Addressing the personal development of persons with disability, including those with intellectual disabilities, proceeds on the same basic foundation that applies to everybody else. They, too, are made in the image of God. Yes, adjustments must be made, but not by putting them in another category. The word “special” must not be taken as “different.” It should mean that they are to be recipients of greater honor, as both St. Paul in 1 Corinthians 12:24 and St. James in St. James 1:9 affirm.
In his book “Foundations of Christian Education” John Boojamra of blessed memory lays out the key means by which persons are socialized. Consider these statements:
The family and the Church, in that order, are the matrix of socialization. (P. 10)
Orthodox Christian socialization is, in general terms, the process of human growth toward the uniting of oneself and others to Christ and His Church.
Those who have not, (or perhaps never will) reach the stage of abstract reasoning learn by experience, by watching- it is therefore imperative to include them in Church events. (pp 42-43)
Prayer by rote is one of the steps to sharing in the adult world. (P. 50)
Self-worth develops through accomplishment, acceptance, and a sense of belonging to both family and Church . . . the Church’s symbols and their constancy are assimilated; later, concepts [may] grow. The growth beyond egocentrism is facilitated by the shared experience of [these] symbolic structures, [whose] Divine depth invite eternal growth and discovery of the image of God inherent in every person.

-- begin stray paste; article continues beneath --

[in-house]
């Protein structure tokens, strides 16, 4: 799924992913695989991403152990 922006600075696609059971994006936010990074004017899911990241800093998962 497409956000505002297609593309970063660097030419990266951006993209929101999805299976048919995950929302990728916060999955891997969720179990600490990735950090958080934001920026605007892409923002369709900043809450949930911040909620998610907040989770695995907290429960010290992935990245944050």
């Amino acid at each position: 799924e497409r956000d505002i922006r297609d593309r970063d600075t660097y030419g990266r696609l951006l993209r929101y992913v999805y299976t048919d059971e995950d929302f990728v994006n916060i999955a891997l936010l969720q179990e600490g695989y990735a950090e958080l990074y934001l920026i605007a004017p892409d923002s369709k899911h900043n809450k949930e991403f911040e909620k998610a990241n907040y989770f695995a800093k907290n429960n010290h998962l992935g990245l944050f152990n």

The sensual- art, music, vestments, color, and tastes, experienced in the Liturgy- is the way (p. 53) Christ became flesh; touch is essential. Liturgy, fasting, prayer, and service, at Church and at home, socialize a person into [active citizenship] in the Kingdom. (p. 55)
Two key ingredients for socialization in the family: 1. the father’s commitment to the Faith and to love; 2. a loving relationship between the husband and wife (p. 80)
The Church and the lateral relationships it provides undergirds its families. (PP. 91-93)
Parish-based family-centered catechesis, balancing cognitive and affective elements, and addressing family efforts to worship, play, learn, and serve together, are a priority for the liturgy after the Liturgy if the parish is to be healthy, cohesive, and growing. (pp. 95-97)
The Church could be a clearinghouse for family support specialists; workshops by such specialists would be helpful. (P. 170)
Here is a blog post by Joseph Paterson that speaks to the ultimate goal of socialization: people loving one another in harmonious community. Persons with disability are called, no less than anyone else, to be a part of that: http://josephpatterson.wordpress.com/2007/03/22/two-sides-of-catholicity/